Jewish Learning at Alma
Jewish Learning is a cornerstone of education at Alma Primary. Ivrit and Jewish learning permeate all that we do from morning t’fillah (prayers), to understanding the importance of treating others with respect and living up to our school motto: 'A world built on kindness'. We celebrate festivals together and learn about the similarities and differences between Judaism and other faiths.
Our students begin their day with morning t’fillot (prayers). Children are encouraged to ask questions and explore the meaning and purpose of expressing thanks and gratitude for all that is theirs. The oldest children in the school learn how to lead t’fillot and then are responsible for mentoring the younger years in the school.
Each week the children engage in a lively discussion of the Parasha (portion of the Torah) using the Torah, Wellbeing and Me curriculum. This integrates the national wellbeing curriculum with the middot (values) found in the Torah. Meals begin and conclude with benedictions of blessing and gratitude sung with joy.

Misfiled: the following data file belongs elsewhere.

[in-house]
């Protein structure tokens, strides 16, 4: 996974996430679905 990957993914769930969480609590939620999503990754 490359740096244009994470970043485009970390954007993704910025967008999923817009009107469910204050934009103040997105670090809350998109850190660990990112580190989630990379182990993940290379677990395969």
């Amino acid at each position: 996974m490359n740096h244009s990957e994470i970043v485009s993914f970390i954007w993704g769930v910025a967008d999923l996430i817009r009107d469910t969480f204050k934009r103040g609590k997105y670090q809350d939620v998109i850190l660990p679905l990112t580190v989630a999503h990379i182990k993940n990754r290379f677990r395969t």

The Alma community welcomes inspirational speakers including Rabbis from across the community, as well as spiritual leaders from all faiths to engage our children in a range of ideas and expose them to the beauty of diverse beliefs. In addition, we celebrate and learn about our festivals on local trips to museums and parks. We erect a Sukkah (a hut) for the holiday of Sukkot where the children eat their snacks and also learn. Additionally, we go on school trips to museums to deepen our knowledge of our festivals, for example our Year 3 children visit the Egyptian rooms at the British Museum before the holiday of Pesah (Passover). The festivals are also incentives to create art, to sing and to dance.
Classes each have lessons in Jewish learning that link in to the topic that they are learning about as part of their curriculum. Lessons are creative and interactive, including activities which give space for discussion and debate, to ensure that the children are engaged and are intellectually stimulated.
You can find out about Ivrit (modern Hebrew) at Alma, here.